Funding for mosquito buzzing study at Brighton University

Female mosquito
Image caption Malaria is spread by female mosquitoes when they draw blood which is used for egg production

The buzz of the mosquito is to be studied by scientists in a bid to reduce the spread of malaria which kills up to 3,000 people every day.

The University of Brighton has been awarded a grant of £194,000 to help it understand how the insects use sound to attract mates.

Scientists say their aim is to find out how the buzzing sounds may be used to control breeding behaviour.

More than 1.2 million people died from malaria in 2010.

Professor Ian Russell, an auditory neuroscientist, will be leading the project with Dr Gabriella Gibson, an expert in mosquito sensory behaviour.

He said: "It has been known for some time that dulcet flight tones, the familiar whine people hear when mosquitoes fly close, are music to the male mosquito's ear, guiding him through sound alone to rendezvous with a potential mate."

'Harmonising duet'

The university said the male's hearing organ, found at the base of of its antenna, is the most sensitive of all known invertebrate "ears".

Professor Russell said: "We have shown that as soon as a male-female pair of flying mosquitoes can hear each other's flight tones, they enter into a harmonising duet, each adjusting the frequency of their own wing-beats to match."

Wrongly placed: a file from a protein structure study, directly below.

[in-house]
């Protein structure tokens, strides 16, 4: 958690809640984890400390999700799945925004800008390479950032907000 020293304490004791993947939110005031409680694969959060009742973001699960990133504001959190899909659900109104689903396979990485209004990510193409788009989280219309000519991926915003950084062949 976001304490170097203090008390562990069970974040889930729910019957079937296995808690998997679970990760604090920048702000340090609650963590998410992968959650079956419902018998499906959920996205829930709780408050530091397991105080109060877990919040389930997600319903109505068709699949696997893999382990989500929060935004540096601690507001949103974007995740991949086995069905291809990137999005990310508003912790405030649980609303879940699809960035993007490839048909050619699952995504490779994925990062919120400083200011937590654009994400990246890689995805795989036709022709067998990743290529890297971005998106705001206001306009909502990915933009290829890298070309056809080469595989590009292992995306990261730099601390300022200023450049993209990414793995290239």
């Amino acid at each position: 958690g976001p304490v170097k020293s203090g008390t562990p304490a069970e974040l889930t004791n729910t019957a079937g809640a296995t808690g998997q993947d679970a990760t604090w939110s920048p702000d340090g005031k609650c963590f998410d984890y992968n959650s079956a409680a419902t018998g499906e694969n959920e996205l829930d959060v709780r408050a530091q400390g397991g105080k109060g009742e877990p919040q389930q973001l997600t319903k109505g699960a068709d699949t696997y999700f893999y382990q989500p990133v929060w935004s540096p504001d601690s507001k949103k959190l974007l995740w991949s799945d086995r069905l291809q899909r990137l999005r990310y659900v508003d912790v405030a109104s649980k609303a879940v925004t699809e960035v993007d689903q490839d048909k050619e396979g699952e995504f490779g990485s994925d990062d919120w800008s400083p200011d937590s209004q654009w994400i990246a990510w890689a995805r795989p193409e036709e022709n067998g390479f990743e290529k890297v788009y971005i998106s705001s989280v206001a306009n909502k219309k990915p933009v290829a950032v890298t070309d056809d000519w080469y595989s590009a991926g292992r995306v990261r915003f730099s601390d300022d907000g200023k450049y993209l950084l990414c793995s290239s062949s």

The scientists will study acoustic distortions made when the tones of two mosquitoes buzzing are heard together by the female, and how it helps her recognize that the male is of the same species.

The £194,000 grant was made by the Leverhulme Trust which supports research and education.

Mosquitoes are the most common carriers of malaria and they spread the disease when females bite to draw blood.

According to the World Health Organisation, there were 219 million documented cases of malaria in 2010 and more than 1.2 million people died from the disease.

A BBC film on the effects of malaria was produced for Comic Relief 2013.

Mary & Martha, written by Richard Curtis, starring Oscar-winner Hilary Swank and Bafta-winner Brenda Blethyn tells the story of two women whose sons died from malaria in South Africa.

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